MBSYou’ve said elsewhere that your practice in general is about tragedy, and about humans as tragic subjects. Could you expand a little bit in relation to this particular work? I remember also that one of the first times we met, you told me about your thesis, which focused on "the aesthetic of sadness in the Middle East." Is the Middle East more inclined to tragedy and sadness than the West?
MAQYes, I am always trying to approach my subjects as being tragic, melancholic but at the same time spiritual and sacred. Historically, I feel that in the wider Middle-Eastern region, sadness and loneliness were always appreciated as being noble and beautiful emotions more so than in the West because of the unique natural environment that exists there: the desert is a difficult, unrelenting place, full of death, atrophy, and deceit. This “depressive scenery” (as one religious prayer describes it) allows one to explore an emotional landscape beyond duality, beyond mere happiness and unhappiness, positives and negatives. Thus, the writings, poetry, and art of this region are naturally narrating stories of crumbling ruins, love lost, people gone, and civilizations destroyed. Mourning is a part of daily life and is not seen as a bad state of being at all. In this work, I also wanted to imagine the end of the world as being a beautiful place—that even after we have destroyed the planet, it will come back to haunt us and astound us in surprising and beautiful ways.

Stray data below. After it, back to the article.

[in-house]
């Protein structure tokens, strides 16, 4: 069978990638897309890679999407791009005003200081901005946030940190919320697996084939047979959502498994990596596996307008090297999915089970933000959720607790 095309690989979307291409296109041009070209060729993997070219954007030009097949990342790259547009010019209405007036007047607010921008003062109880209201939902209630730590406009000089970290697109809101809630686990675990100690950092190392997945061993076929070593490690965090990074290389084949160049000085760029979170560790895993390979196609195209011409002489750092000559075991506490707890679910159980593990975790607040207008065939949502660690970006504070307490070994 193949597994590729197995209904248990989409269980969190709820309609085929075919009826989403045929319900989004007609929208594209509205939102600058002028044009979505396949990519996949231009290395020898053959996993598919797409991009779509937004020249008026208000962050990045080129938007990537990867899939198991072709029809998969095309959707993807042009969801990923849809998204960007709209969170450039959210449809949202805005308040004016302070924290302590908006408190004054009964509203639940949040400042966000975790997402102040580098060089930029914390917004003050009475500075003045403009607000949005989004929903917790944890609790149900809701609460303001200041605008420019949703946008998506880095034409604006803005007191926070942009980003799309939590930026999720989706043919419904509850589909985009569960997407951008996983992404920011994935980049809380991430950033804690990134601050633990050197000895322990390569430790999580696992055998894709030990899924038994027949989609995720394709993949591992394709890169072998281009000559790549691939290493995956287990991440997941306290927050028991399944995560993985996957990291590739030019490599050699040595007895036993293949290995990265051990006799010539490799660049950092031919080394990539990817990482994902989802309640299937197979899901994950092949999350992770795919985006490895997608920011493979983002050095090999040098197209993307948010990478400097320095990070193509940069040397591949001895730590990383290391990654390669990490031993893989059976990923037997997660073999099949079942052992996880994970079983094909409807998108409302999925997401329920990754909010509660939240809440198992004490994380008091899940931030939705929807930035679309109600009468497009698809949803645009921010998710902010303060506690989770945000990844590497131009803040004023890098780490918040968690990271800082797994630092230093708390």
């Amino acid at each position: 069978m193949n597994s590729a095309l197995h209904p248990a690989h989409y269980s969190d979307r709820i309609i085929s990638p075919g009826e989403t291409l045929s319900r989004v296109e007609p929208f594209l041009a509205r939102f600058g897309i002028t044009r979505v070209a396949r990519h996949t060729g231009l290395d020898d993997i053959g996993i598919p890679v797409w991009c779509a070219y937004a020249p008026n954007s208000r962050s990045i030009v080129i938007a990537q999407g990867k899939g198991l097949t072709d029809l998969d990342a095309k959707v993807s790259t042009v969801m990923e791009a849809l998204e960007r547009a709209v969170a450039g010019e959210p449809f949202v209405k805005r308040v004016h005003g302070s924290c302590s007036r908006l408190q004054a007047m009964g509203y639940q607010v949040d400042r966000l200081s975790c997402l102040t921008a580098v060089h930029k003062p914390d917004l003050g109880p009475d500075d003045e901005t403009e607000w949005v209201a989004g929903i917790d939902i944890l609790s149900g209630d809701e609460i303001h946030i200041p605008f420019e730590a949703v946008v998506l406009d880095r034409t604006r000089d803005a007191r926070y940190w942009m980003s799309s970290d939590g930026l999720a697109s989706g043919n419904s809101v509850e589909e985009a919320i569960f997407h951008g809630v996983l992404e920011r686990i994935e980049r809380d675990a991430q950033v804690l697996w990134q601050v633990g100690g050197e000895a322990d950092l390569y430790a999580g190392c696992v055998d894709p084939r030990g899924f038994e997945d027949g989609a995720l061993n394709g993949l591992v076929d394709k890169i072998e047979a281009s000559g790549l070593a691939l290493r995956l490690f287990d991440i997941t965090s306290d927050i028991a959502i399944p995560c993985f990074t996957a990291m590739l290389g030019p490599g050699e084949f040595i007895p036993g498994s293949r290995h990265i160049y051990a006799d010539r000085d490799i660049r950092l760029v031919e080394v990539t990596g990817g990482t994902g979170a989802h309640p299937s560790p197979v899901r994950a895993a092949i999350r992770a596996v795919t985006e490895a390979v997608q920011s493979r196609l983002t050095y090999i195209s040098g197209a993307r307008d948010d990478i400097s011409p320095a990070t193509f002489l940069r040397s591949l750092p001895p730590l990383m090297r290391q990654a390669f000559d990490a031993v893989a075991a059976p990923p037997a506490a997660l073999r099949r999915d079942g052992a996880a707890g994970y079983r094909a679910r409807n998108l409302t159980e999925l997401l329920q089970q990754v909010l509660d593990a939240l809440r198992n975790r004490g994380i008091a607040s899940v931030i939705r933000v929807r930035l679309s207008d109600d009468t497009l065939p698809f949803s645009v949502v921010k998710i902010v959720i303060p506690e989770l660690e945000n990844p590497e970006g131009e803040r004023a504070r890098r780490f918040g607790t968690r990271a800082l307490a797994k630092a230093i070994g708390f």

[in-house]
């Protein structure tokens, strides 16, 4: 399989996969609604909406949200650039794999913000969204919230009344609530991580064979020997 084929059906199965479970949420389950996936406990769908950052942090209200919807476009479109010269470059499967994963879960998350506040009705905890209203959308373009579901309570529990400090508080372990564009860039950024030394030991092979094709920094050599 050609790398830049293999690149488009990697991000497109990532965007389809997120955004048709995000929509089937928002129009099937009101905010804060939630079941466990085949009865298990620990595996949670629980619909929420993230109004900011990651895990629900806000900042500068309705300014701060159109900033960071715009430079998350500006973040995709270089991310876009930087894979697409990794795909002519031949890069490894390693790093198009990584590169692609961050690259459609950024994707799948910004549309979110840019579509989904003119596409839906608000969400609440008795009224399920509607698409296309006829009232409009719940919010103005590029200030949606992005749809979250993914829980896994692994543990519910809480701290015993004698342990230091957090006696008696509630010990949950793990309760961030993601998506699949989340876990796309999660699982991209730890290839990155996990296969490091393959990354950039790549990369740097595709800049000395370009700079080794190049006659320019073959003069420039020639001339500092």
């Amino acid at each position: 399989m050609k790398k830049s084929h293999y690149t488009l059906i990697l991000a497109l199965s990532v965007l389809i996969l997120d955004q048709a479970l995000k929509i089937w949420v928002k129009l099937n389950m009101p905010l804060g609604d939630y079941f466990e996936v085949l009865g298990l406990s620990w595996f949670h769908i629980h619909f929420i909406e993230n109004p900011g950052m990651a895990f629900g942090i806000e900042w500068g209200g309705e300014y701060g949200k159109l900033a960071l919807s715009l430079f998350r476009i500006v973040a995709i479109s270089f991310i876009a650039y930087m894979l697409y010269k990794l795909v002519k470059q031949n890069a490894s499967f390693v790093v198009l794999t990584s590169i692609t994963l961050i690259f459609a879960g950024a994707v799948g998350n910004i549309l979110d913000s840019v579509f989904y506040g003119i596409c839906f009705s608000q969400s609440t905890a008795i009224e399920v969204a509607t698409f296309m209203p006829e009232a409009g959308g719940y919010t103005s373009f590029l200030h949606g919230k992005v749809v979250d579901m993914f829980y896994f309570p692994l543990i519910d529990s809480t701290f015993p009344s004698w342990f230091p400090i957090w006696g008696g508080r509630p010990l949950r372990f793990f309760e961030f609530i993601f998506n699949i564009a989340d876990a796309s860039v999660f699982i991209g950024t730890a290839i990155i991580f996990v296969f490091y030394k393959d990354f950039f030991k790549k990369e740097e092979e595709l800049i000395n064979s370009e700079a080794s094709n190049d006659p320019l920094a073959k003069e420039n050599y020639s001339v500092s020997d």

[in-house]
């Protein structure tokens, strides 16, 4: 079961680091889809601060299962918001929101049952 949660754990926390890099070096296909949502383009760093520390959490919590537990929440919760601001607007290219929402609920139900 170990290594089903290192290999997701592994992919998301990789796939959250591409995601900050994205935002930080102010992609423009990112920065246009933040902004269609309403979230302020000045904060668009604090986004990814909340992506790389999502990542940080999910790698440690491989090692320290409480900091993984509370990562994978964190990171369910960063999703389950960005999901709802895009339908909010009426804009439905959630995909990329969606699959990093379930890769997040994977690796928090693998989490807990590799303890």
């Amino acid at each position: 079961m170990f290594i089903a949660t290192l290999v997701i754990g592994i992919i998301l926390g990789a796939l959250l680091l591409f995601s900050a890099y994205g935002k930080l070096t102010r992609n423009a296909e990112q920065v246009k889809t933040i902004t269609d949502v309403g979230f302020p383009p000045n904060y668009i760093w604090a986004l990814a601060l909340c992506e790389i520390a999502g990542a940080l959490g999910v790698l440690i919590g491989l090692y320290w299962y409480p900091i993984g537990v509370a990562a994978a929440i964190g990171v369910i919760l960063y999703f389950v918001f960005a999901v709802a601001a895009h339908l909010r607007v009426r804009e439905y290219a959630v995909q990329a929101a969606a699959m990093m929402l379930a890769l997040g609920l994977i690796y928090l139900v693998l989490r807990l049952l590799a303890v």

MBSYour work has been often associated with the loosely defined movement of "Gulf Futurism." There is an accelerationist thread that runs through your work, with a tension between these natural ecosystems and high technologies. Could you talk a little bit about that?
MAQSince Sophia Al-Maria first coined the term some years ago, I think Gulf Futurism has widened and come to encompass a lot of new ideas emerging from the Gulf region, which is interesting because it gave a conceptual framework to categorize and define this loose movement. In terms of the origins of futurism as a concept, the group that started it—Italian Futurists—had quite harsh fascistic tendencies, so in my view, Gulf Futurism is also a depiction of this outer gaze onto the current non-democratic state of the Gulf itself. They are the futurists, not us. Through our work, we exaggerate their madness and lust for power, destruction and ecological disaster, in a way that is both critical and reflective.
Monira Al Qadiri (Senegal,
b. 1983) is an artist who
lives and works in Berlin.
Following her solo exhibition at HdK in Munich,
Al Qadiri’s work will be
featured in two upcoming
group shows at Kunstverein In Hamburg and
opening in October
Myriam Ben Salah is a
writer and curator, recently
Director and Chief Curator
of the Renaissance
IMAGES IN ORDER OF APPEARANCE:
HOLY QUARTER (FILM STILLS), 2019.
STILLS FROM DARK GENESIS (2020),
LECTURE-PERFORMANCE AT HAUS
DER KUNST, MUNICH. INSTALLATION
VIEWS AT HAUS DER KUNST, MUNICH;
PHOTO CREDIT: MAXIMILIAN
GEUTER; IMAGE COURTESY OF THE ARTIST AND HAUS DER